Christ and the Spirit, Life-Study of Galatians, Message Thirteen, pp. 112-115
CHRIST AND THE SPIRIT
In Romans 8:2 we see the relationship between the Spirit of life and Christ: "For the law of the Spirit of life in Christ Jesus has freed me from the law of sin and of death." What does it mean to say that the Spirit of life is in Christ? Traditional teaching would lead us to believe that the Spirit and Christ are separate and distinct Persons. But if the Spirit is a Person separate from Christ, how can the Spirit be in Christ? Some Christian teachers say that Christ the Son, the second Person of the Trinity, is sitting on the throne in the heavens and that the Holy Spirit, the third Person of the Trinity, is now working within us. In contrast to the traditional teaching that the Spirit and Christ are separate and distinct, the Bible tells us that the Spirit is in Christ.
The Lord's answer to Philip's question in John 14 helps us to understand this matter. When Philip said to Him, "Lord, show us the Father and it suffices us" (v. 8), the Lord answered, "Am I so long a time with you, and you have not known Me, Philip? He who has seen Me has seen the Father. How is it that you say, Show us the Father? Do you not believe that I am in the Father, and the Father is in Me? The words which I speak to you, I do not speak from Myself; but the Father Who abides in Me, He does His works" (vv. 9-10). The Lord's word indicates clearly that the Father and the Son are not two separate Persons. On the contrary, the Father is in the Son, and the Son is in the Father. They cannot be separated. Furthermore, the Son was sent from with the Father (John 6:46, Gk.). On the one hand, He was sent from God; on the other hand, He was always with God. The Son did not actually leave the Father; neither was the Father separated from the Son. Therefore, the Lord said, "Believe Me that I am in the Father and the Father in Me" (John 14:11).
The principle is the same concerning the relationship of Christ and the Spirit as the relationship between Christ the Son and the Father. The fact that the Spirit of life is in Christ means that an intrinsic relationship exists among the Three of the Godhead. The Son is the Son, and the Father is the Father. Nevertheless, the Father is in the Son, and the Son is in the Father. Likewise, while the Son is the Son and the Spirit is the Spirit, yet the Spirit is in the Son. This indicates that the Three of the Triune God cannot be separated.
A further indication of this truth is found in Romans 8:9-10. In these verses Paul says, "But you are not in the flesh, but in the spirit, if indeed the Spirit of God dwells in you. But if any one has not the Spirit of Christ, he is not of Him. And if Christ is in you, though the body is dead because of sin, yet the spirit is life because of righteousness." In these verses we read of the Spirit of God, the Spirit of Christ, and Christ. These titles all denote one reality—the all-inclusive Spirit. The Spirit of God is God, the Spirit of Christ is the Spirit of God, and Christ Himself is the Spirit of Christ. Christ is the Spirit of Christ, the Spirit of Christ is the Spirit of God, and the Spirit of God is God Himself. All these titles refer to the all-inclusive life-giving Spirit. This One is the Spirit of God, the Spirit of Christ, the Spirit of life, Christ, and God.
In Romans 8:2 and 9 there are three titles of the Spirit: the Spirit is the Spirit of life, the Spirit of God, and the Spirit of Christ. Hence, the Spirit is of life, of God, and of Christ. Certainly these titles do not refer to three Spirits. It is utterly wrong to say that the Spirit of life is separate from the Spirit of God or that the Spirit of God is distinct from the Spirit of Christ. On the contrary, the one Spirit is the Spirit of life, of God, and of Christ. Life, God, and Christ are not three separate entities or substances. Rather, life is God, God is Christ, and Christ is life. There fore, the Spirit of life is the Spirit of God, and the Spirit of God is the Spirit of Christ. These three are one entity, the all-inclusive Spirit.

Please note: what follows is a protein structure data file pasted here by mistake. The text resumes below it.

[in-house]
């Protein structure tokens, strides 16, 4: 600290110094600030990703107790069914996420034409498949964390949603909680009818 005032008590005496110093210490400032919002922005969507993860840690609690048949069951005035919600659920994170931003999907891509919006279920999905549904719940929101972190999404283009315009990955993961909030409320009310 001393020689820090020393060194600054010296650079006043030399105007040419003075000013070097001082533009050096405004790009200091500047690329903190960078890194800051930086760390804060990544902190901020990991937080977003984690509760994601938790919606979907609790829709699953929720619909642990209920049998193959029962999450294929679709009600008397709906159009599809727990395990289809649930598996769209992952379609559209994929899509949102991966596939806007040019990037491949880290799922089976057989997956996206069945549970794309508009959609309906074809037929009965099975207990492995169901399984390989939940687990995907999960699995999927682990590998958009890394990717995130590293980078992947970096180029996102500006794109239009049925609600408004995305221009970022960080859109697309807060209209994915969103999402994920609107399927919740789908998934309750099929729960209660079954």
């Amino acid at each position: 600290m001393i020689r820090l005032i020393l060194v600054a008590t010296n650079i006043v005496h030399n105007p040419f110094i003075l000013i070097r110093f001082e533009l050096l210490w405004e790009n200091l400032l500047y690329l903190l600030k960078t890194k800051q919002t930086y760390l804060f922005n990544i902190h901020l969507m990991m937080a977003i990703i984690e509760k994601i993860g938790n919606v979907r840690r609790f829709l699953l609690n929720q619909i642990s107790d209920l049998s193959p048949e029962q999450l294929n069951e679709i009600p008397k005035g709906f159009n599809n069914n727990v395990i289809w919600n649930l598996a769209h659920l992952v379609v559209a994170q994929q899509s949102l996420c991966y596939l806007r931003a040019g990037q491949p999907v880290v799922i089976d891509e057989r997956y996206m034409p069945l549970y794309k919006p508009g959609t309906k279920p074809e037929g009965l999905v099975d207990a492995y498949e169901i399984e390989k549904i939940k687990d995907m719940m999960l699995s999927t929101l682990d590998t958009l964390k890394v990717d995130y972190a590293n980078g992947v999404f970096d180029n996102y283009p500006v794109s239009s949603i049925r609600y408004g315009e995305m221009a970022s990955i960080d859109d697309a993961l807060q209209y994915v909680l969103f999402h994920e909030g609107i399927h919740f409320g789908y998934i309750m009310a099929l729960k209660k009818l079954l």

I. CHRIST AND THE SPIRIT BEING ONE
First Corinthians 15:45b says that the last Adam became a life-giving Spirit. Second Corinthians 3:17 tells us that now the Lord is the Spirit. The last Adam in 1 Corinthians 15:45b and the Lord in 2 Corinthians 3:17 both refer to Christ. This indicates clearly that today Christ and the Spirit are one.
II. CHRIST CRUCIFIED ON THE CROSS
In 3:1 Paul declares that before the eyes of the Galatian believers "Jesus Christ was openly portrayed crucified." The Lord was crucified on the cross as Christ, not as the Spirit. We cannot say that the Spirit was crucified for us. It was Christ who was crucified.
III. CHRIST ENTERING AS THE SPIRIT
INTO THE BELIEVERS
The Galatians through hearing the gospel believed in the crucified Christ, but they received the Spirit (3:2; 4:6). The One who was crucified on the cross was Christ, but the One who entered into the believers was the Spirit. In crucifixion for the believers' redemption He was Christ, but in the indwelling to be the believers' life He is the Spirit. This is the all-inclusive life-giving Spirit, who is the all inclusive and ultimate blessing of the gospel. The believers receive such a divine Spirit by the hearing of faith, not by the works of law. He enters into the believers and lives in them, not by their keeping the law, but by their faith in the crucified and resurrected Christ.
We should not think that the One who died on the cross is different from the One who enters into us. The One who died for us is the very One who has entered into us as our life. When this One died on the cross, He died as Christ. When He enters into us to be our life, He comes in as the Spirit. In crucifixion for our redemption He was Christ (3:13). But in the indwelling to be our life He is the Spirit (Rom. 8:2, 9-10).